Silver Spring, MD – As of Thursday, April 23, five dietary supplement companies received warning letters for their use of an unapproved stimulant in their products. The companies were accused of using BMPEA (R-beta-methylphenethylamine) as a dietary supplement ingredient. The U.S. Food and Drug Administration (FDA) has given the firms 15 business days to make the needed adjustments to the eight total products involved.
The following companies have received warning letters:
* Hi-Tech Pharmaceuticals, Inc. for Fastin-XR (extended release), Fastin-RR (rapid release) and Lipodrene (Ephedra Free)
* Tribravus Enterprises, LLC d/b/a iForce Nutrition for Conquer (Fruit Punch Slam & Raspberry Lemonade flavors)
* Train Naked Labs LLC for Critical FX, Sudden Impact
* Better Body Sports, LLC for Phoenix Extreme
* Human Evolution Supplements, Inc. for Core Burner
Some of the warned companies claim that their BMPEA are extracted from Acacia rigidula. FDA countered in the warning letter to Hi-Tech Pharmaceuticals, saying they are “aware of no evidence to support an assertion that BMPEA is, in fact, a constituent of this botanical.” If BMPEA can only be made in a laboratory, then BMPEA allegedly does not fit into any definition of a dietary ingredient and is being misbranded when a company uses the ingredient in a dietary supplement.
"FDA has clearly communicated its view that this substance is not a dietary ingredient and has used its enforcement authority, as established under current federal law, to act on the basis of this finding," said Michael McGuffin, President of The American Herbal Products Association (AHPA), in a statement.
FDA has also issued a statement to consumers on its Web site about the issues regarding the labeling of BMPEA, informing them about the argument against the ingredient and how long the companies have to take action.
These warnings come only a few weeks after a study was published in Drug Testing and Analysis that found BMPEA in 11 of the 21 Acacia rigidula samples tested. A similar test was conducted by FDA in 2013 and found the same ingredient in nine of the 21 samples tested. No action was taken by FDA until these warnings were issued.
As of April 8, The Vitamin Shoppe has pulled all products containing Acacia rigidula for the fear that the products may have BMPEA in them. The company cited the study from Drug Testing and Analysis as their reasoning.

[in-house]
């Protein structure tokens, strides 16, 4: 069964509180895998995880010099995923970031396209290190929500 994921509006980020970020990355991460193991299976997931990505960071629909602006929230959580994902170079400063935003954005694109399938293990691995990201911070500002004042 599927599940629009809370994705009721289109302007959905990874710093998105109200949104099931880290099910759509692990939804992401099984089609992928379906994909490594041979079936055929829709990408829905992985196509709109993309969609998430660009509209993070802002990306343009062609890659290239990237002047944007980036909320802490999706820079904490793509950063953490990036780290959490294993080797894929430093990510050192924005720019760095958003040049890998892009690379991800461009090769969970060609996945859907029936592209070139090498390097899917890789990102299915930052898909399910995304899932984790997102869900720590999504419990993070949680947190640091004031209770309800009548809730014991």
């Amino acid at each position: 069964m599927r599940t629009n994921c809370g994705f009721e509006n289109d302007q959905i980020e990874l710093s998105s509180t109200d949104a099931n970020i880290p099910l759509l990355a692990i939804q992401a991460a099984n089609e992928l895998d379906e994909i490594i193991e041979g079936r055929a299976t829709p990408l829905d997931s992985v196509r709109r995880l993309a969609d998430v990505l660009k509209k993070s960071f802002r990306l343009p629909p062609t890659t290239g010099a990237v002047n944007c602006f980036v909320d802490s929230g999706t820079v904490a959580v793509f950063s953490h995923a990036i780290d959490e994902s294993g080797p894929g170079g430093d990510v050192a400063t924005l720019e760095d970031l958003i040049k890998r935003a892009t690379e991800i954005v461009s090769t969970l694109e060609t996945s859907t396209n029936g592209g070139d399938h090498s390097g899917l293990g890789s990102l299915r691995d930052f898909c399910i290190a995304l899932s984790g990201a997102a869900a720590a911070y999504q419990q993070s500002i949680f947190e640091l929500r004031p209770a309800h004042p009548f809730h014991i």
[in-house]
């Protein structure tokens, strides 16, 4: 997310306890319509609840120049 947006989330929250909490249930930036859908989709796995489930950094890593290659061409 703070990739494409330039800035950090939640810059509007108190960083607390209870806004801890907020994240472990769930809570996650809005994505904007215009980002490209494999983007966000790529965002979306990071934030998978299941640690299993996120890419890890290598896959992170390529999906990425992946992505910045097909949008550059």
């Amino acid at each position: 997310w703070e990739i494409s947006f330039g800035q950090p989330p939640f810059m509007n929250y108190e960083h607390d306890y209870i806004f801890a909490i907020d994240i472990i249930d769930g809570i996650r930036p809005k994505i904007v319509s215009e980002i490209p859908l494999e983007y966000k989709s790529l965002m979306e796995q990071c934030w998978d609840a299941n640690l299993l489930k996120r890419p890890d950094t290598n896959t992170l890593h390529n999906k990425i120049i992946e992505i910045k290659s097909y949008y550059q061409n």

Updated on 5/4/15: Hi-Tech Pharmaceuticals issued a press release indicating it filed a lawsuit against the four researchers responsible for the information published in an article in Drug Testing and Analysis known as “An amphetamine isomer whole efficacy and safety in humans has never been studied, B-methylphenylethylamine (BMPEA), is found in multiple dietary supplements,” according to a press release issued by PR Newswire.
The researchers, Pieter A. Cohen, Clayton Bloszies, Caleb Yee and Roy Gerona, are being sued for $50 million in compensatory damages and $150 million in punitive damages for libel and slander. Jared Wheat, the president of Hi-Tech Pharmaceuticals, said that the researchers “have published and/or uttered multiple false and malicious statements about the safety of dietary supplements containing Acacia rigidula manufactured by Hi-Tech and others.”
“What most concerns me was that Mr. Cohen stated that Acacia rigidula was released in 2013 when Hi-Tech has sold Acacia-containing weight loss aids since 2003 and VPX since 2007,” Wheat said. “We were the first to launch them into the marketplace right before the banning of ephedrine alkaloids.”
Cohen, who is a Harvard professor and a self-professed weight loss expert, has argued in interviews that “there is not a single weight loss supplement on the market that is legal and that has been shown to lead to weight loss in humans.” Cohen has written several times about his beliefs that supplements are dangerous and that FDA has failed to enforce proper labeling rules, according to the press release. Cohen could not verify that the lawsuit was taking place.
Posted on 4/27/15